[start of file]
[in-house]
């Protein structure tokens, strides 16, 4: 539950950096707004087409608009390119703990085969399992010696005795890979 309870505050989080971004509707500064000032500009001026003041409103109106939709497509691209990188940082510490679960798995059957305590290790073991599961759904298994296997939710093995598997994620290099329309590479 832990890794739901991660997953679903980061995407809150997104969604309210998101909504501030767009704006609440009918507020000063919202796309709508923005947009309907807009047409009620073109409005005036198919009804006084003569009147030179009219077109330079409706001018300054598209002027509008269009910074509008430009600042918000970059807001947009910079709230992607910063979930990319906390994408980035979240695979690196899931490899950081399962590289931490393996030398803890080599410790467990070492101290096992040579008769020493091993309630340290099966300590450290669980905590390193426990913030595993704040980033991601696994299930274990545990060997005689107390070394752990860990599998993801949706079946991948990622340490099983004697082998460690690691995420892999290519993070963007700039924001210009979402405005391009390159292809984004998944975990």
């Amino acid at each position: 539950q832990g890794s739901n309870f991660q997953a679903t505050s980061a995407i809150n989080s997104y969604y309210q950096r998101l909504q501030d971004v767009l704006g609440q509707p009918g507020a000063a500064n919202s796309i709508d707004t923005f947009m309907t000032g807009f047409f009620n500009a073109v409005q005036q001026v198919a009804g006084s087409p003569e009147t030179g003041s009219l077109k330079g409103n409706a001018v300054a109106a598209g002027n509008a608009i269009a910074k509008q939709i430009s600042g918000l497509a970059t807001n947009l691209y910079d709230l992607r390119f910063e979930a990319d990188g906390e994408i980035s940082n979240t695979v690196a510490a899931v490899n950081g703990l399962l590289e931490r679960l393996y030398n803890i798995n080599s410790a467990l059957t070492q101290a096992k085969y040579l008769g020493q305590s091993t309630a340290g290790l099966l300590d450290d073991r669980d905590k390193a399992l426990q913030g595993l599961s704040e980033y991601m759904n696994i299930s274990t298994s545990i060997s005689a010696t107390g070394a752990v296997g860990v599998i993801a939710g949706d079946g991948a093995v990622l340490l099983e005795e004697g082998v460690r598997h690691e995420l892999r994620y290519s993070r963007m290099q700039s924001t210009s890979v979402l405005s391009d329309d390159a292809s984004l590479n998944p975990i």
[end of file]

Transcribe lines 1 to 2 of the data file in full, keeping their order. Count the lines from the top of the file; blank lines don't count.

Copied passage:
[in-house]
């Protein structure tokens, strides 16, 4: 539950950096707004087409608009390119703990085969399992010696005795890979 309870505050989080971004509707500064000032500009001026003041409103109106939709497509691209990188940082510490679960798995059957305590290790073991599961759904298994296997939710093995598997994620290099329309590479 832990890794739901991660997953679903980061995407809150997104969604309210998101909504501030767009704006609440009918507020000063919202796309709508923005947009309907807009047409009620073109409005005036198919009804006084003569009147030179009219077109330079409706001018300054598209002027509008269009910074509008430009600042918000970059807001947009910079709230992607910063979930990319906390994408980035979240695979690196899931490899950081399962590289931490393996030398803890080599410790467990070492101290096992040579008769020493091993309630340290099966300590450290669980905590390193426990913030595993704040980033991601696994299930274990545990060997005689107390070394752990860990599998993801949706079946991948990622340490099983004697082998460690690691995420892999290519993070963007700039924001210009979402405005391009390159292809984004998944975990």